One thing that definitely gets old is the encounter rate. It's far too often. I don't remember how often it occurs in FFVI, but it's pretty bad here. Not as bad as a lot of the 8-bit RPGs, but it's still calibrated too high. Thankfully, you can obliterate a lot of battles pretty easily with good Mantras or a well-leveled party. Getting that well-leveled party isn't too hard to do, since the non-linearity will also let you access tougher enemies from time to time.

There are some kickin' tunes in the game, especially some of the battle and boss tunes, which tend to be different for each main character. Turns out the composer for the game is the same guy that did Final Fantasy Mystic Quest. Score (both from a musical and elation standpoint)!

The game, overall, isn't terribly difficult. One of the other aspects to the battle system that must be observed is the elemental weaknesses. In a lot of games, this matters, but not a lot. Here, it matters a ton. It has the obvious "fire-water" setup, also "thunder-wind" and "light-dark". Most equipment has an elemental property, and if you have "water" equipment on, it halves water damage. In the process, however, it doubles fire damage. You might see where this is heading...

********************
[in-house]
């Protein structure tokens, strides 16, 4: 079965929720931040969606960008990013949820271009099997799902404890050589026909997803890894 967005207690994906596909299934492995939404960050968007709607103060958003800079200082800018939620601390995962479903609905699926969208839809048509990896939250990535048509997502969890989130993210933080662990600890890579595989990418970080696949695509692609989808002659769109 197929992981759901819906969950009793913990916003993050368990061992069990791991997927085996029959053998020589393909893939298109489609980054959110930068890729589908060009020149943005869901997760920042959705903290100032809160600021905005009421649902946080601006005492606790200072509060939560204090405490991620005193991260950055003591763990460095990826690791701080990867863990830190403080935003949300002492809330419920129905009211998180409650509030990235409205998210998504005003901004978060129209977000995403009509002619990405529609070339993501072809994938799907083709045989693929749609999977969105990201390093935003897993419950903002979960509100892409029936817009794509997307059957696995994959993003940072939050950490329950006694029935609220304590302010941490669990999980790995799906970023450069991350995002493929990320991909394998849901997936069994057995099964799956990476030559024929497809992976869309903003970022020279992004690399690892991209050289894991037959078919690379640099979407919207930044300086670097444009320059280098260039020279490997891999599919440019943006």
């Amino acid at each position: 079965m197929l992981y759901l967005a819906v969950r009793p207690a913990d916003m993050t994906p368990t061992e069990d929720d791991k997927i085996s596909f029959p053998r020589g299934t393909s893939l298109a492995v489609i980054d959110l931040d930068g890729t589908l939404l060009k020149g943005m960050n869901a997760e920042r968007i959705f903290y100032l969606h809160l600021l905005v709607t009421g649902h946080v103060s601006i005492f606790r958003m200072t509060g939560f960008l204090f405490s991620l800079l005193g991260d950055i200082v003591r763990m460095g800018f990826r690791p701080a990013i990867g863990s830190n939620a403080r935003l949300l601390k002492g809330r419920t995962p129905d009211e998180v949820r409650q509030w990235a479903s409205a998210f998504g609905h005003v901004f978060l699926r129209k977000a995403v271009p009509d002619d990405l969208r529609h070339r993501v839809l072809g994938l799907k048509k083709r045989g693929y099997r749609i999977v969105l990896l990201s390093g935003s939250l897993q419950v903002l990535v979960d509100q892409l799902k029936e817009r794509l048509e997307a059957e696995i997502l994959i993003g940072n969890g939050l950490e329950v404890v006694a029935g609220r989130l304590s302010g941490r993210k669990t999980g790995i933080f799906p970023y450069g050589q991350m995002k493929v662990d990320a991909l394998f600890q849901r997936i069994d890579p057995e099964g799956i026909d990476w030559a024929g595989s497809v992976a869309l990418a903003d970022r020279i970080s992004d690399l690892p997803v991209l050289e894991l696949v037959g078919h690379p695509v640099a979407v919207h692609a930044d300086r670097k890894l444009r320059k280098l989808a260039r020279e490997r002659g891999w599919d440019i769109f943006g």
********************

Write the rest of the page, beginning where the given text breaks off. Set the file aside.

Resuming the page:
...when you waltz into a boss fight, not knowing their elemental weaknesses, and getting absolutely destroyed by them. Game over. So you restore your save, equip the proper elements, and effectively quarter the damage you took earlier. You can improve that even more by using the various "NAREEM" spells, which set up an elemental guard ("IGNAREEM" for fire in this case). At this point, it's about exploiting the elemental weakness (if they have one), or whacking the crud out of them. You can use buffs and debuffs, and this is generally the best strategy for boss fights. "POWERUP" boosts your attack power, and stacks twice, "SOFT" decreases a boss' defense, "VIRUS" will sap their magic attack, "WEAK" takes away their physical attack power, and so on. My go-to strategy, if I wasn't getting pounded, was two "POWERUP / SOFT" and just pound on them, with a boosted "MEGAMI" spell thrown in for healing. Strategies overall become pretty simple, it's just a matter of executing properly, and generally you'll always have someone on healing duty in the toughest fights. You can't just smack "A" to win, but winning usually revolves around some version of the above.